A growing row over Theresa May's apparent threat to pull security co-operation unless Brussels agrees a trade deal is a "misunderstanding", a Cabinet minister has insisted.
In her letter to European Council president Donald Tusk triggering Article 50, the Prime Minister warned that failure to reach a comprehensive settlement would lead to a weakening of co-operation in the fight against crime and terrorism.
Critics accused the Prime Minister of trying to make a trade-off between security and commerce.
Work and Pensions Secretary Damian Green said the two issues had been mentioned side by side because they were "all bound up in our membership of the European Union".
"It's not a threat, I think that's the misunderstanding," he told BBC Two's Newsnight. "It's absolutely not a threat."
In a "historic moment from which there can be no turning back", Mrs May set the country on the path to life outside the European Union when she triggered Article 50 on Wednesday.
The Prime Minister immediately ran into resistance from German Chancellor Angela Merkel and the European Parliament over her goal of conducting negotiations on Britain's trade relations with Europe at the same time as talks on arrangements for Brexit.
Foreign Secretary Boris Johnson, w riting in the Daily Telegraph, said: "It is our clear desire and intention that we should continue to play a role as one of the indispensable guarantors of peace and stability in our continent.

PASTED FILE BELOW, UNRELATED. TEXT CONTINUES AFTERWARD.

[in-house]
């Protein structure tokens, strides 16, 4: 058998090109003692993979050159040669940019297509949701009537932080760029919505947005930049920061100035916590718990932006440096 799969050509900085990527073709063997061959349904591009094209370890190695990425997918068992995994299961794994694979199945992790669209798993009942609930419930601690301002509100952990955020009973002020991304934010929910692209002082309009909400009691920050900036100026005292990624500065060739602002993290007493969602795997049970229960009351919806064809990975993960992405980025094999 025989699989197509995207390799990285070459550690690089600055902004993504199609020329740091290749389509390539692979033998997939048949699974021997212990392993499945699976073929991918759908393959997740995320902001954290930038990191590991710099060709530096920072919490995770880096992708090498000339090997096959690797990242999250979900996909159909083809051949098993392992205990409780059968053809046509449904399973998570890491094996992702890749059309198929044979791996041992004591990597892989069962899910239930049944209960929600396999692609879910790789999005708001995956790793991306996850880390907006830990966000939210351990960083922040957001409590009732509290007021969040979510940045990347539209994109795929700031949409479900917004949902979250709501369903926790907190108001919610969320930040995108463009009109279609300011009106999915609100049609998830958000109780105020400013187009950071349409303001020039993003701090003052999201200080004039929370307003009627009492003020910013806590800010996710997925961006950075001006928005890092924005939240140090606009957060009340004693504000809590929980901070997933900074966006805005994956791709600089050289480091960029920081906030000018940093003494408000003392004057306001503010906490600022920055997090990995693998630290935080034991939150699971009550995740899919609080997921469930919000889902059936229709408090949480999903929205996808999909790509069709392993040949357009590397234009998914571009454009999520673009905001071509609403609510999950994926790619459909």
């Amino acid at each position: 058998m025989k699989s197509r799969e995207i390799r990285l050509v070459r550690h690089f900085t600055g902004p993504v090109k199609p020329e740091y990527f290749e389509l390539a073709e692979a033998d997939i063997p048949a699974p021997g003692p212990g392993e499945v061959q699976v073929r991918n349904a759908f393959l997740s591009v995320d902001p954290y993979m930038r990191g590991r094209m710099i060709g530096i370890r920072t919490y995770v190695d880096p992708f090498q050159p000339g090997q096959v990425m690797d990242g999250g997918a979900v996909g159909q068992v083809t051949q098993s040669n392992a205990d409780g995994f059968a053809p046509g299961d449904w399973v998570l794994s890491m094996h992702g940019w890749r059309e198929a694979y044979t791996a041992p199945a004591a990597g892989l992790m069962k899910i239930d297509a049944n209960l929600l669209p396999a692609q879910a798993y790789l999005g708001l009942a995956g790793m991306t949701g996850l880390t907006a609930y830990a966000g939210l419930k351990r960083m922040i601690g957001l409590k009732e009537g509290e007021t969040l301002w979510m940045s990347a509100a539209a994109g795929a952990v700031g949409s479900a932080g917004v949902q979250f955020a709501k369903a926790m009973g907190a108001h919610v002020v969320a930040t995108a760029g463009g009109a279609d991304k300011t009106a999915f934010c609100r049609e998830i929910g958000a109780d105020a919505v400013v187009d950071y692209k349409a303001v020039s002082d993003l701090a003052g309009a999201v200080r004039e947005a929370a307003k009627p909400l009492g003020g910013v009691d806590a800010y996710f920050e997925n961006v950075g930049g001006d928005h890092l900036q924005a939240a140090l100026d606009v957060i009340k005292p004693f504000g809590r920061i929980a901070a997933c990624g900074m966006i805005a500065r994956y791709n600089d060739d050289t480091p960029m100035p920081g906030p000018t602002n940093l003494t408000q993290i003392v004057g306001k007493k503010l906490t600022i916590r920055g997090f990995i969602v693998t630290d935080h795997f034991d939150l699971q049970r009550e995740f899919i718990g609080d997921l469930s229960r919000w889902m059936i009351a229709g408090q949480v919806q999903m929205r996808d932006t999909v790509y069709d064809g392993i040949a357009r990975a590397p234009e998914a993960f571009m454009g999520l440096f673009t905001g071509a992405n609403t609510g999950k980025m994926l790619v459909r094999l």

"We want to continue to work with our counterparts on defence co-operation, intelligence sharing, counter-terrorism, foreign policy co-ordination - and much else besides - on an intergovernmental level.
"At the same time, the PM is right to spell out her vision of a Britain outside the single market - and outside the EU legal order - but able none the less to continue the trading relationship that is so important for businesses and consumers both sides of the Channel."
The Prime Minister's letter formally beginning the UK's departure from the European Union has recognised the unique relationship between the UK and the Republic of Ireland and the importance of maintaining peace in Northern Ireland.
A Northern Ireland businessman has said he is weighing up relocating south of the border as Theresa May prepares to trigger Article 50 today. The move marks the beginning of the formal exit process and starts the clock on negotiations over leaving.
Article 50 of the Lisbon Treaty sets out a two-year deadline for completion of the withdrawal negotiations. But what happens within that period is less clear. Here are some of the milestones expected along the way to Britain’s final withdrawal.